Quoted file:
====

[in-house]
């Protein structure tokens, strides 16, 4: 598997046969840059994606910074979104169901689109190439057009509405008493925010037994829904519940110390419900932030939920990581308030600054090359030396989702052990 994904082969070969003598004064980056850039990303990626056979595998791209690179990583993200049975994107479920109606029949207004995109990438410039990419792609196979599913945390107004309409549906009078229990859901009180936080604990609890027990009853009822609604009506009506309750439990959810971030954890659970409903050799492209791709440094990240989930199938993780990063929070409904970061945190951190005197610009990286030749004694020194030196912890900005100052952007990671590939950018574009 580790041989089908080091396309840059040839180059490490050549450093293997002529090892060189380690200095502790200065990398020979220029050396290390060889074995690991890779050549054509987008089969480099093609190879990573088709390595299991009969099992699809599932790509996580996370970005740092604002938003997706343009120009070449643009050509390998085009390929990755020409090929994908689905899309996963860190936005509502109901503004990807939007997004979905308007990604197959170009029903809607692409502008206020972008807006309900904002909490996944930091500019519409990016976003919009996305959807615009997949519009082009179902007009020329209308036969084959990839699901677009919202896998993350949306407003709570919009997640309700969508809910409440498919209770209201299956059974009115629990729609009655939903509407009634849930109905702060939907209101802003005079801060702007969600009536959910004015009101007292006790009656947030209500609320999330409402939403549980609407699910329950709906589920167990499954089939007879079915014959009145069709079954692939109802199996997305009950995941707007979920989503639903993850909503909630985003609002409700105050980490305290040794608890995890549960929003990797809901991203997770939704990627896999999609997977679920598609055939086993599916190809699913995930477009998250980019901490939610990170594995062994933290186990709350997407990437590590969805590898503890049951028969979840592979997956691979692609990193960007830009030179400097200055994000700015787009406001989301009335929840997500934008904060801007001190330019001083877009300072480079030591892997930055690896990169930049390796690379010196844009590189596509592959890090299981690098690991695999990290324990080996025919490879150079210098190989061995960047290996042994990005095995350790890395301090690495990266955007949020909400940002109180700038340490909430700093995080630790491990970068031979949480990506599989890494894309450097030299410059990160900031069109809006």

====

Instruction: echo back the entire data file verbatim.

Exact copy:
[in-house]
């Protein structure tokens, strides 16, 4: 598997046969840059994606910074979104169901689109190439057009509405008493925010037994829904519940110390419900932030939920990581308030600054090359030396989702052990 994904082969070969003598004064980056850039990303990626056979595998791209690179990583993200049975994107479920109606029949207004995109990438410039990419792609196979599913945390107004309409549906009078229990859901009180936080604990609890027990009853009822609604009506009506309750439990959810971030954890659970409903050799492209791709440094990240989930199938993780990063929070409904970061945190951190005197610009990286030749004694020194030196912890900005100052952007990671590939950018574009 580790041989089908080091396309840059040839180059490490050549450093293997002529090892060189380690200095502790200065990398020979220029050396290390060889074995690991890779050549054509987008089969480099093609190879990573088709390595299991009969099992699809599932790509996580996370970005740092604002938003997706343009120009070449643009050509390998085009390929990755020409090929994908689905899309996963860190936005509502109901503004990807939007997004979905308007990604197959170009029903809607692409502008206020972008807006309900904002909490996944930091500019519409990016976003919009996305959807615009997949519009082009179902007009020329209308036969084959990839699901677009919202896998993350949306407003709570919009997640309700969508809910409440498919209770209201299956059974009115629990729609009655939903509407009634849930109905702060939907209101802003005079801060702007969600009536959910004015009101007292006790009656947030209500609320999330409402939403549980609407699910329950709906589920167990499954089939007879079915014959009145069709079954692939109802199996997305009950995941707007979920989503639903993850909503909630985003609002409700105050980490305290040794608890995890549960929003990797809901991203997770939704990627896999999609997977679920598609055939086993599916190809699913995930477009998250980019901490939610990170594995062994933290186990709350997407990437590590969805590898503890049951028969979840592979997956691979692609990193960007830009030179400097200055994000700015787009406001989301009335929840997500934008904060801007001190330019001083877009300072480079030591892997930055690896990169930049390796690379010196844009590189596509592959890090299981690098690991695999990290324990080996025919490879150079210098190989061995960047290996042994990005095995350790890395301090690495990266955007949020909400940002109180700038340490909430700093995080630790491990970068031979949480990506599989890494894309450097030299410059990160900031069109809006």